The Hudson Valley has become a magnet for the young farmers movement. In recent times we have had several organizations dedicated to supporting new farmers including The National Young Farmers Coalition, The Greenhorns, and American Farmland Trust make their home in Hudson Valley. New York’s Cooperative Extension has also shifted some of their focus to supporting new farming ventures in the area, and in the process, produced two incredible booklets including the Guide to Farming in NYS and a Resource Guide to Direct Marketing Livestock and Poultry. The reason for this influx is based on many factors including the proximity to New York City, a climate conducive to growing a variety of plants and animals, tax-based incentives for home owners to lease land to farmers, our agricultural history, and the hipness of a modern American Kibbutz, has drawn many aspiring farmers and businesses to the area.
The boon has done many productive things for the farming community. Because of the ubiquity of farmers markets and restaurants dedicated to local ingredients we have a population that is well versed on topics such as food sovereignty, security, and sustainability. The additional businesses promote more and varied access to farm specific products such as new feed mills, livestock processors, and seed suppliers, not to mention the continuous farm buzz emanating from the new coffee shops and breweries popping all over the valley. This interest further benefits American famers in the sense that they are more willing to take risks on new and alternative systems of production, that if successful, can be replicated and tested around the country.
This is all well and good but there is another side to the increase in new farms in the area and that has to do with simple supply and demand. The number of consumers purchasing directly from farms or farm stores is not exactly robust, yet the number of roadside stands continues to increase. Along with the increase in direct sales is the expansion of CSA programs in the area. Finding consumers willing to commit to and purchase premium products at retail prices can be difficult and at this point, at least here in the Hudson Valley, I am beginning to see some farms struggle. The mechanics of the difficulties are not complicated. We have too many businesses producing the same products at the same time. The tag words that used to define the premium aspects of these products are understood by the general public but the newer farms tend to have a more difficult time differentiating themselves from the other established enterprises in the area. We all know that promoting and supporting small businesses benefits the local community in many ways, so what can we do to support these new agriculturally based start-up?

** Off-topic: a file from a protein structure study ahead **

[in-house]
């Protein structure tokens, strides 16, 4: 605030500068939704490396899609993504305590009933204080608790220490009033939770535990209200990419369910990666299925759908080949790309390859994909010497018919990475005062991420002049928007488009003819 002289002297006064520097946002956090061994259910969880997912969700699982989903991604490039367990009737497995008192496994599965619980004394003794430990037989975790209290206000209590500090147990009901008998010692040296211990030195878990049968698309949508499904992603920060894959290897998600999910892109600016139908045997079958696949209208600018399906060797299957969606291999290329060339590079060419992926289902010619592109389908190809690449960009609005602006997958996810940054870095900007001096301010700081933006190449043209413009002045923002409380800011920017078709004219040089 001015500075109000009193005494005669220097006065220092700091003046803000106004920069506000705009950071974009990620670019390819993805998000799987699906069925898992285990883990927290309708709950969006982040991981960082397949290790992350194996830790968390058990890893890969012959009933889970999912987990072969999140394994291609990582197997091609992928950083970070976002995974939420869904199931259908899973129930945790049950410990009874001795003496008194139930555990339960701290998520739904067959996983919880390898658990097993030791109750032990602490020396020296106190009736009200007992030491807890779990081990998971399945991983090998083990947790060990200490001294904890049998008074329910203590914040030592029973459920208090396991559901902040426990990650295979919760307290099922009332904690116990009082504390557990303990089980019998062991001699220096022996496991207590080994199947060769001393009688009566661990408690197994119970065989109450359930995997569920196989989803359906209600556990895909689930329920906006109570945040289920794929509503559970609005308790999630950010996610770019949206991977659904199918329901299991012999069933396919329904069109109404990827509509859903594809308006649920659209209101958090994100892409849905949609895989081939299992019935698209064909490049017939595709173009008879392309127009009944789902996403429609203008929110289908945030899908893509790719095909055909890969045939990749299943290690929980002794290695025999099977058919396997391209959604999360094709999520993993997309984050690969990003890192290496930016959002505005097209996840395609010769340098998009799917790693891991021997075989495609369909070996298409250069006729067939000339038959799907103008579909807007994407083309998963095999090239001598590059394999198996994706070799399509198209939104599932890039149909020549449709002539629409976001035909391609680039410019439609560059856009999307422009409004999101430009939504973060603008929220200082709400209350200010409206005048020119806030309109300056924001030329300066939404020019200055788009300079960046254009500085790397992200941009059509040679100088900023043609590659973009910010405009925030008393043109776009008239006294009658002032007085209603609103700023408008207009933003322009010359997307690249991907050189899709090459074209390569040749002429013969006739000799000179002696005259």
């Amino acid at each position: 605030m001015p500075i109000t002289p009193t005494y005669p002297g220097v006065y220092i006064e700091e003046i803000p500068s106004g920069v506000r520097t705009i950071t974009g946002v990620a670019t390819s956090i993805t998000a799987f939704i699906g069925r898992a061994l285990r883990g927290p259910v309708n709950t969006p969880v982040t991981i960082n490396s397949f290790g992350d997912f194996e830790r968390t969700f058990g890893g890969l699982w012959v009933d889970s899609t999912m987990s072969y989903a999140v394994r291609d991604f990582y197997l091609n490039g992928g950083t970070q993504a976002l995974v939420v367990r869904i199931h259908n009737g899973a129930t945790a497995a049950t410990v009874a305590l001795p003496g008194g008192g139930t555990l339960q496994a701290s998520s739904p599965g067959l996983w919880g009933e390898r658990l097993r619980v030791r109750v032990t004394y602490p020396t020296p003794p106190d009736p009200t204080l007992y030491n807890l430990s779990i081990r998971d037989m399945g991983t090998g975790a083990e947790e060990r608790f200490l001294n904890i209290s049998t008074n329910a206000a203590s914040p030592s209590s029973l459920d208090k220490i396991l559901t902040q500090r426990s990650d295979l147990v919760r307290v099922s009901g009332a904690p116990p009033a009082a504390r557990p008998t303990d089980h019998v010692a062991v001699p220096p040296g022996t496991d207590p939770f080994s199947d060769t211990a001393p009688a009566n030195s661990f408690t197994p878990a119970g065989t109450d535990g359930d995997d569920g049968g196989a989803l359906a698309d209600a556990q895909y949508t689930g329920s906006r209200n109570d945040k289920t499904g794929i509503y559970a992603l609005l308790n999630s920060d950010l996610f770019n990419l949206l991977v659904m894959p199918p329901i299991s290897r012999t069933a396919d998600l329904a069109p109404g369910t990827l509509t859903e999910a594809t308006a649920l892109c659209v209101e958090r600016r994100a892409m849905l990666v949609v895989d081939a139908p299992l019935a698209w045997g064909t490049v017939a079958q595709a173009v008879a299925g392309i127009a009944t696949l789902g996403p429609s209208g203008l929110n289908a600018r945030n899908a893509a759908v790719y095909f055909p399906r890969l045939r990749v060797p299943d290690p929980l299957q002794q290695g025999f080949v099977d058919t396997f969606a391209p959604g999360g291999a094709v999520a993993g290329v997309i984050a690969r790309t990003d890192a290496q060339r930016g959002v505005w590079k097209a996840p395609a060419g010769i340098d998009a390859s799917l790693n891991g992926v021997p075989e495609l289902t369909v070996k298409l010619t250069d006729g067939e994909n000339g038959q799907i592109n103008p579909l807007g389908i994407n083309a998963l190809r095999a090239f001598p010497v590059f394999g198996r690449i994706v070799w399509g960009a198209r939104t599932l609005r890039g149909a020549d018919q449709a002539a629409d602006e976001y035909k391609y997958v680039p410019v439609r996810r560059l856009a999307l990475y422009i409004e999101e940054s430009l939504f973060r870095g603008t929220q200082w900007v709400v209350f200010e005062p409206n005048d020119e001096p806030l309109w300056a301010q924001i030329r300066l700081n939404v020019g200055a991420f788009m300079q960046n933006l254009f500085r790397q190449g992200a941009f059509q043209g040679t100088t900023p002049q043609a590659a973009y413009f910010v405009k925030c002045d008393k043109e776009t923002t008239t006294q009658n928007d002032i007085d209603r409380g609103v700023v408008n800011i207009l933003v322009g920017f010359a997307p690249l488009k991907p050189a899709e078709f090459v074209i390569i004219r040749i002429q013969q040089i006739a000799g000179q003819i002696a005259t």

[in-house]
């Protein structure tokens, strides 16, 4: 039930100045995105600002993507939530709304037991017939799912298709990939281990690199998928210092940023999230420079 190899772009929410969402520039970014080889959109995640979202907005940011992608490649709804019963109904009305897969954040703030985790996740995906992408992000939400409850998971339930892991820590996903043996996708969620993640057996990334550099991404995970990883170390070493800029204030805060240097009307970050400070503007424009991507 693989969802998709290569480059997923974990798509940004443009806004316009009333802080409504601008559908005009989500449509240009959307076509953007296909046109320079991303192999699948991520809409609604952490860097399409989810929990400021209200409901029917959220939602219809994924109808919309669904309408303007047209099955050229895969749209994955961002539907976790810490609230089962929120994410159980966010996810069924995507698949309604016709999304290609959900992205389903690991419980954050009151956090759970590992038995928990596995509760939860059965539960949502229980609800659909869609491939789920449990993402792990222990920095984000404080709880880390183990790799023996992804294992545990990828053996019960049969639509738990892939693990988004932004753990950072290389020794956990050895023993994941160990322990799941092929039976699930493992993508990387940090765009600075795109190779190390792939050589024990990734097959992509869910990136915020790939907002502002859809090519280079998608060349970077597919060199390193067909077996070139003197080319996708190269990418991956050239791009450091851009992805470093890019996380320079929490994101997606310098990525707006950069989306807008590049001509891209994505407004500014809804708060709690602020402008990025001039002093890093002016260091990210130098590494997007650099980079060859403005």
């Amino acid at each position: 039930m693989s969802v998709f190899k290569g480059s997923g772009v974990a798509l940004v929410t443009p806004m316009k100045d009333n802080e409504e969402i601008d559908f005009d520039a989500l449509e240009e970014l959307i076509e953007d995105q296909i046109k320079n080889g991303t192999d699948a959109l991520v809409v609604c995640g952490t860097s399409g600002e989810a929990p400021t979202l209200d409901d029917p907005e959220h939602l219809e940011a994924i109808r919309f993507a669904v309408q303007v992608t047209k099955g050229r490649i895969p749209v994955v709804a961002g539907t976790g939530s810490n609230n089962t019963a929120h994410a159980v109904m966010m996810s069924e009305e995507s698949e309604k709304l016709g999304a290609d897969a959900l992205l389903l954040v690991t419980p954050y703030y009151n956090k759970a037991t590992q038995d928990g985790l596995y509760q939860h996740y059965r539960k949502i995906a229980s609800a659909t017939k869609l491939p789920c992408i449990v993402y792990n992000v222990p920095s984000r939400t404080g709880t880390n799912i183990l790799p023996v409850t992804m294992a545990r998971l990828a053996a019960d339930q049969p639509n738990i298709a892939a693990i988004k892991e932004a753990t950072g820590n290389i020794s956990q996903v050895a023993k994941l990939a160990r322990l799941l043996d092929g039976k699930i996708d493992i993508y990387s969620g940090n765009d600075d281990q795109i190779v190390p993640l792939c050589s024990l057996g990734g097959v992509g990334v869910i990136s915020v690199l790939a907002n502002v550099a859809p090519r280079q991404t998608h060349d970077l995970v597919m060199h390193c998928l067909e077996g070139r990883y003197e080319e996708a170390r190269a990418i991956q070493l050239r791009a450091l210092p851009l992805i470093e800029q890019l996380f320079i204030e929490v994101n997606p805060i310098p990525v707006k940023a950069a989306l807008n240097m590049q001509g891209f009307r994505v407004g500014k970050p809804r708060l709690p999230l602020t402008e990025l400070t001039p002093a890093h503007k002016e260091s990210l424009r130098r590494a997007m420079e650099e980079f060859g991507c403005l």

The first part of the solution involves the professional organizations developing and supporting these beginning farmers. We need to be realistic about the supply and demand chain here and innovative in developing quality business plans. Each new farm should be thinking about whether there is a market that is not tapped or a time of the year where competition is not as intense, how your new business can differentiate your product from others, or possibly provide a product to a new consumer base such as ethnic communities or those with dietary restrictions? From a consumer standpoint, and this includes me as well, we need to increase our buying powers. Speaking through your wallet is the most important thing that you can do to promote our area’s new farm businesses. In order for our new farmers, ranchers, and agricultural entrepreneurs to succeed they need our support and guidance to build a business that is both differential and sustainable.